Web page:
Thousands of people have now signed online petitions against Saskatoon city council’s move to impose a time limit on when people can use fire pits in their yards.
The largest petition, at change.org, started back in May. It had over 7,000 signatures as of early Thursday morning, with over half of those coming in in the few days following council’s last vote on the issue.
The decision will still have to pass at least one more vote in council in the new year.
If it stands, the move would restrict fire pit use to the hours of 5 p.m. to 11 p.m.
With the exception of Edmonton, Winnipeg and the current bylaw in Saskatoon, most Canadian cities with over 200,000 people either ban fire pits outright in urban areas, or limit their use to certain hours of the day.
Consideration key to avoiding complaints in Regina
In Regina, fires have been limited to the hours of noon to 1 a.m. since 2005.
Regina Fire Marshall Randy Ryba told 650 CKOM that enforcement is complaint-driven, with a little consideration seeming to go a long way when it comes to avoiding problems.
“The ones that are burning at all hours, we certainly hear it from the public. The vast majority of complaints are from neighbours,” he said.
Ryba said they get between 100 and 150 complaints a year. He said his team resolves most issues by simply talking to homeowners or issuing a warning, with tickets being a rare last resort.
To the extent tickets were issued, Ryba said it was often in cases where people were burning materials like treated wood or garbage.
“Anybody that’s using it as an incinerator, we ticket immediately. There’s no tolerance for that whatsoever.”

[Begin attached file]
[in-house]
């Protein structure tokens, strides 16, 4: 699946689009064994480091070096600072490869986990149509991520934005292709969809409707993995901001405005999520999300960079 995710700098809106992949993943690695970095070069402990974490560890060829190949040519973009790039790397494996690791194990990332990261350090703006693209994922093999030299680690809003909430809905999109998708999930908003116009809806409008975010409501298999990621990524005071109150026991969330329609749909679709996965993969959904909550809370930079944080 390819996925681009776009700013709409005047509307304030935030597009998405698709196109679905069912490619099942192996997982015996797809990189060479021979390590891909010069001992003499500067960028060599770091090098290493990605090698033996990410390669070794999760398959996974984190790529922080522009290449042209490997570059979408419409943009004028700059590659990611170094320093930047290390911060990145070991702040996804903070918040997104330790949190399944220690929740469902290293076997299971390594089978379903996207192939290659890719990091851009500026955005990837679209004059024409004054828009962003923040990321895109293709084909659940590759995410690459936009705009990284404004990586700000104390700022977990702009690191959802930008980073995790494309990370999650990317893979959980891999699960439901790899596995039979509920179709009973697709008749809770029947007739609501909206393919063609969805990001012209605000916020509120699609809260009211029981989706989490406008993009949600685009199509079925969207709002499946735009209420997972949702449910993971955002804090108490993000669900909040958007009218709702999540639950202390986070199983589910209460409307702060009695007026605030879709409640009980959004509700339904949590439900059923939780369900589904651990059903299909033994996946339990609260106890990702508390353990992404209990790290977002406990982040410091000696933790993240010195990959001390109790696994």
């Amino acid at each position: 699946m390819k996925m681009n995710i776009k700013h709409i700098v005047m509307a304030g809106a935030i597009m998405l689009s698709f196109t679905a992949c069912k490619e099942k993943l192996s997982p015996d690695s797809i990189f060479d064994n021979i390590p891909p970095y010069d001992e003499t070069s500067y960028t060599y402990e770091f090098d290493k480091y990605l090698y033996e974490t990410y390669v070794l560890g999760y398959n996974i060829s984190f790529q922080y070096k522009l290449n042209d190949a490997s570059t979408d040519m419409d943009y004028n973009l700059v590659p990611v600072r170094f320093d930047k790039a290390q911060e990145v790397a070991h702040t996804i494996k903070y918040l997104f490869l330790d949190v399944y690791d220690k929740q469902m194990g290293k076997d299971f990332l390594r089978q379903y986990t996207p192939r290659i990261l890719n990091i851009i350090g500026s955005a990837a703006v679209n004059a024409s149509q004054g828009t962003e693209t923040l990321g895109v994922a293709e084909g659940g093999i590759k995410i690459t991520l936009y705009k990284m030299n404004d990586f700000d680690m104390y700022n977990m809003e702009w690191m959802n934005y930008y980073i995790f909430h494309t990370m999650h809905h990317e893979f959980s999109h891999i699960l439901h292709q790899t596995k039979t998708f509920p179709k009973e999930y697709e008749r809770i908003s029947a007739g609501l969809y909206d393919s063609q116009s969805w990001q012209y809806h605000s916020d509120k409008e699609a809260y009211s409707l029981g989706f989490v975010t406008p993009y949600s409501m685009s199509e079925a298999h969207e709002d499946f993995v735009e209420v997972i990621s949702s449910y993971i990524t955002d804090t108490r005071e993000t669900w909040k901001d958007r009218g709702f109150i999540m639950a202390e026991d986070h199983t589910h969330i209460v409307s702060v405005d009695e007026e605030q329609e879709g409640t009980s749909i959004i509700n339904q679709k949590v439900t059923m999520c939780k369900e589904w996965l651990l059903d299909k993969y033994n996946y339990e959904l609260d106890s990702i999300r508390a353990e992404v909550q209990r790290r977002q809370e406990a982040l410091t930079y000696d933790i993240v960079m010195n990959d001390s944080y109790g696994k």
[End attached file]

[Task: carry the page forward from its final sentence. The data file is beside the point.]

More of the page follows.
Along with the time limit, Regina’s fire bylaw also mandates that any fire where smoke is bothering others be put out, regardless of the time of day.
In Regina, violating the fire bylaw can lead to a $300 fine.
Clear communication keeps calls down in Calgary
In Calgary, fires are limited to 10 a.m. to midnight during the week, or from 10 a.m. to 1 a.m. on weekends.
City of Calgary bylaw superintendent Damian Cole told 650 CKOM that enforcement there is also complaint-driven, with serious safety concerns generally handled immediately by Calgary police or the city fire department and the bylaw team picking up the rest.
Cole said Calgary bylaw officers usually deal with between 20 and 40 calls a year related to fire pits, depending on the weather. He said most of those aren’t due to people bothered by smoke.
“It’s normally to do with partying and it would be more of a noise issue,” he said.
Cole said complaints are usually handled with a warning delivered to a home the day after a call comes in. He said it was also extremely rare to see an issue escalate to the point where a ticket had to be issued.
Cole credited an emphasis on clear communication for helping to limit the number of complaints.
“We’re very good at publicizing this. We send out newsletters. It’s in the local news a lot, especially as we come to a summer period and we get the message out there. So I think that’s probably why we actually receive very few calls regarding this,” he said.
In Calgary, tickets for fire bylaw infractions can vary, with fines going up to $750 for unsafe fires.